But hear you and follow the rules of the wisdom that is from above: for the wisdom of the world is foolishness with God; that which is in high esteem among men, is nothing in the sight of God. The wisdom that is from above will tell thee, that you must be denied to thy credit and reputation, etc., Matthew 16: 24; Luke 14:26. It will tell thee, Let them call thee what they will, that you must cry aloud, and spare not; lift up thy voice like a trumpet, etc., Isaiah 43: 1. It will tell thee, that God has appointed the bounds of men’s habitation, Acts 17: 26. It will tell thee, that not many wise, not many mighty, not many noble, are called, etc., 1 Corinthians 1:29. Whether they will hear, or whether they will forbear, you shalt speak God’s words unto them, Ezekiel 2: 7. It will shew thee rules quite contrary to those of carnal wisdom.

Why are unconverted men compared to fish in the water? “The Art of Man- Fishing.” Part 2.

Taken and adapted from, A Soliloquy on The Art of Man- Fishing
Written by Thomas Boston, 1699
Edited for thought and sense.

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1. Because as the water is the natural element of fish, so sin is the proper and natural element for an unconverted soul. Take the fish out of the water, it cannot live; and take from a natural man his idols, he is ready to say with Micah, Ye have taken away my gods, and what have I more? The young man in the gospel could not be persuaded to seek after treasure in heaven, and lay by the world. It is in sin that the only delight of natural men is; but in holiness they have no more delight than a fish upon the earth, or a sow in a palace. Oh the woeful case of a natural man!

Bless the Lord, O my soul, that when that was thy element as well as that of others, yet Christ took thee in his net, held thee, and would not let thee go, and put another principle in thee, so that now it is heavy for thee to wade, far more to swim in these waters.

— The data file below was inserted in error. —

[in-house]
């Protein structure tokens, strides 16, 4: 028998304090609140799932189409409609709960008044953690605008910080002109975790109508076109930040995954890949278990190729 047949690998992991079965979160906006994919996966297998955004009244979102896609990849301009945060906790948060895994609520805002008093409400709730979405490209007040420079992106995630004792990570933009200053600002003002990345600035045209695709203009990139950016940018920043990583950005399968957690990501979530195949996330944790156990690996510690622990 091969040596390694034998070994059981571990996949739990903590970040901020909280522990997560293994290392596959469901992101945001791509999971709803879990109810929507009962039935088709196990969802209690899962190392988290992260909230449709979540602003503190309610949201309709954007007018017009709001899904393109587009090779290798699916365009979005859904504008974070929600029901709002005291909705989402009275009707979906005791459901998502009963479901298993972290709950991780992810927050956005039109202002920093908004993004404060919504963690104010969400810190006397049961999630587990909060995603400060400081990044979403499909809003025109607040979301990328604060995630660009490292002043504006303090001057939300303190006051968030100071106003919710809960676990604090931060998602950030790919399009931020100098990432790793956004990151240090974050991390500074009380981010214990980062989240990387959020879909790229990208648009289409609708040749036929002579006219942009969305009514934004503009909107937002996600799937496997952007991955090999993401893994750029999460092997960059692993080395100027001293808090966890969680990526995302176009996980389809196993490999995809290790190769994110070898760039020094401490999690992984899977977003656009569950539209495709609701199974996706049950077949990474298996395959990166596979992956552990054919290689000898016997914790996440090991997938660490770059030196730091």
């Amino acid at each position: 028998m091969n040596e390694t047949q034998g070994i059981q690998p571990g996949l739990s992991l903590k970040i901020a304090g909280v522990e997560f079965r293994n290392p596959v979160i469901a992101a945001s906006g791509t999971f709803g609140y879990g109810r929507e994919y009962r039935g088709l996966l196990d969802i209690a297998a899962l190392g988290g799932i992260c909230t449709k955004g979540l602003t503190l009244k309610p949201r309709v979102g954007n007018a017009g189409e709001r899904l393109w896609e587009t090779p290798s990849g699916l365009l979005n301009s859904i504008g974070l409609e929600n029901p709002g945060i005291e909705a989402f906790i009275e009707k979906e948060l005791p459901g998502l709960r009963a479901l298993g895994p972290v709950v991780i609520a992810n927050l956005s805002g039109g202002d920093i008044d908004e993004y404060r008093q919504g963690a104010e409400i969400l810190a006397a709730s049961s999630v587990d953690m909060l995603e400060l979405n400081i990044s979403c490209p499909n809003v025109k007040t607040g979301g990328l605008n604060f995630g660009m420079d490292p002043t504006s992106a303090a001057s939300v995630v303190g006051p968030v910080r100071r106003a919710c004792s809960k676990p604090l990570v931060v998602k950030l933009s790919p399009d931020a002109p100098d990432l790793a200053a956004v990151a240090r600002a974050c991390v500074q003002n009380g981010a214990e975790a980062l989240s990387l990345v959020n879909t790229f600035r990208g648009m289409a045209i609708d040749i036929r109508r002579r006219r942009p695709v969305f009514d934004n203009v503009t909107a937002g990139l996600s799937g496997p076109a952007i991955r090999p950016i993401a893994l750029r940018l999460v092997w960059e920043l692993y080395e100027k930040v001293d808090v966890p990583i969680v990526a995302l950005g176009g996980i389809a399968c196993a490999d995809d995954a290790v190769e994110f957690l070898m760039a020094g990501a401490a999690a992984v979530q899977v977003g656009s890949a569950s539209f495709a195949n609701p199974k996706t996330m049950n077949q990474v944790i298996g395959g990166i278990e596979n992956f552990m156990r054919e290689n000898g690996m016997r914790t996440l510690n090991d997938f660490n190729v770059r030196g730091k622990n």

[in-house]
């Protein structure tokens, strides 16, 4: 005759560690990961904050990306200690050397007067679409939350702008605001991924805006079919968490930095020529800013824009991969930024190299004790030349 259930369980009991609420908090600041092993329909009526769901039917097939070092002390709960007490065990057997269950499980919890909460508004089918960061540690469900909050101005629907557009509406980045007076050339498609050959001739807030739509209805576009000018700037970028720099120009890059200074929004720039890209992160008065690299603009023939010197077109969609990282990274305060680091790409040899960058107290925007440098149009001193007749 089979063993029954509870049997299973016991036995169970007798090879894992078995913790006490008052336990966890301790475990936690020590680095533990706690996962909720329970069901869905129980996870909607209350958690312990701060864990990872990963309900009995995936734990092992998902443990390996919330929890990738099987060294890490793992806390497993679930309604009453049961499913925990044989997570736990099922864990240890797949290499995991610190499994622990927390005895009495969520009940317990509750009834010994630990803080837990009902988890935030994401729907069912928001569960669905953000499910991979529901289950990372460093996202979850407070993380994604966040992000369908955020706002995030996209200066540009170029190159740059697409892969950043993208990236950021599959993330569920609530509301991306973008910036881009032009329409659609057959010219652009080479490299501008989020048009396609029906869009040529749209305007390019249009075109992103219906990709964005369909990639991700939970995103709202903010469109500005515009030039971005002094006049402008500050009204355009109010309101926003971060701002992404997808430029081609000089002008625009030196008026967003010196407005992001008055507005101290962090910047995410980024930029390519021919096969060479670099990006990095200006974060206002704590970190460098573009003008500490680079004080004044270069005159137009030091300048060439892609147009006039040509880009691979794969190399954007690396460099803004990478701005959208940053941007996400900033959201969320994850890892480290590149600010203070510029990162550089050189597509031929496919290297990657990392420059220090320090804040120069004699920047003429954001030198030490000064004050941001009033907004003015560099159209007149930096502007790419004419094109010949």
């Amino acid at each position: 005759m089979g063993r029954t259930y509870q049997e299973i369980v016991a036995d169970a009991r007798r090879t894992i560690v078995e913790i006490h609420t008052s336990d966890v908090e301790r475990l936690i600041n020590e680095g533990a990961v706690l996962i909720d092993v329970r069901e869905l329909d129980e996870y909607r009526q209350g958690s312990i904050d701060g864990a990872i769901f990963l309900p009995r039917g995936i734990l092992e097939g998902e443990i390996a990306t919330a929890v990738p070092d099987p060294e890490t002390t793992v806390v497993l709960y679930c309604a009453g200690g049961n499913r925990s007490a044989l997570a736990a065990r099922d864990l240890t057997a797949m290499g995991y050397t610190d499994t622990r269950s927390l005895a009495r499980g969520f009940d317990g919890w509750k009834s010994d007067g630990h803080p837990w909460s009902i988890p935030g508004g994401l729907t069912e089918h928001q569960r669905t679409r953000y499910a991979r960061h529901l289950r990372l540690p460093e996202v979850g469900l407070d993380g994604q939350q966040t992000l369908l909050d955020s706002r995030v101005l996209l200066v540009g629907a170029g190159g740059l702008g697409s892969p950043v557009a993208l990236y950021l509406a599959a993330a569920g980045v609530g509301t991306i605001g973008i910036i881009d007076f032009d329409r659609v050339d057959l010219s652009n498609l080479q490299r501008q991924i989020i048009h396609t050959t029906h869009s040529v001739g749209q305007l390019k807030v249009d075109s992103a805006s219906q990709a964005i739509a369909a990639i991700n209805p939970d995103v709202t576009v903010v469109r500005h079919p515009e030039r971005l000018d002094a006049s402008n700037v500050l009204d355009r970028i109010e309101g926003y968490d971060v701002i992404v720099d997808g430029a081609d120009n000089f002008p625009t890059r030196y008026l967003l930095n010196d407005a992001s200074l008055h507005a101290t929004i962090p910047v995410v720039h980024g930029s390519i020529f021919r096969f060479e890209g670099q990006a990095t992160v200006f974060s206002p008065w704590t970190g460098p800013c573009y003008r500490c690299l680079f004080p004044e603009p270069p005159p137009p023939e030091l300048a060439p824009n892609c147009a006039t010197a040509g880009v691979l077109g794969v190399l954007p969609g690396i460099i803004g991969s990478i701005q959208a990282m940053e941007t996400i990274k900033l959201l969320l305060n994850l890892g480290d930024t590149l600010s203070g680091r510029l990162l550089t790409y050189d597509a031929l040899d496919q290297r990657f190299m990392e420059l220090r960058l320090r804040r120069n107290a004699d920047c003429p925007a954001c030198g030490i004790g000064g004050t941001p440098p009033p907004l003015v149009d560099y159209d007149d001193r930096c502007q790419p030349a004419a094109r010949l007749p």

2. The fish in a sunny day are seen to play themselves in the water. So the unregenerate, whatever grief they may seem to have upon their spirits, when a storm arises, either without, by outward troubles, or within by conscience-gnawing convictions, yet when these are over, and they are in a prosperous state, they play themselves in the way of sin, and take their pleasure in it, not considering what it may cost them at the last. Oh, how does prosperity in the world ruin many a soul! The prosperity of fools shall destroy them. And O how destructive would prosperity have been to thee, O my soul, if God had given it to thee many times when thou wouldst have had it! Bless the Lord that ever he was pleased to cross thee in a sinful course.

3. As the fish greedily look after and snatch at the bait, not minding the hook; even so natural men drink in sin greedily, as the ox drinks in the water. They look on sin as a sweet morsel; and it is to them sweet in the mouth, though bitter in the belly. They play with it, as the fish with the bait; but, oh alas, when they take the serpent in their bosom, they mind not the sting, Prov. 9: 17, 18. The devil knows well how to dress his hooks; but alas, men know not by nature how to discern them. Pity then, O my soul, the wicked of the world, whom thou see greedily satisfying their lusts. Alas! They are poor blinded souls ; they see the bait, but not the hook; and therefore it is that they are even seen as it were dancing about the mouth of the pit; therefore rush they on to sin as a horse to the battle, not knowing the hazard.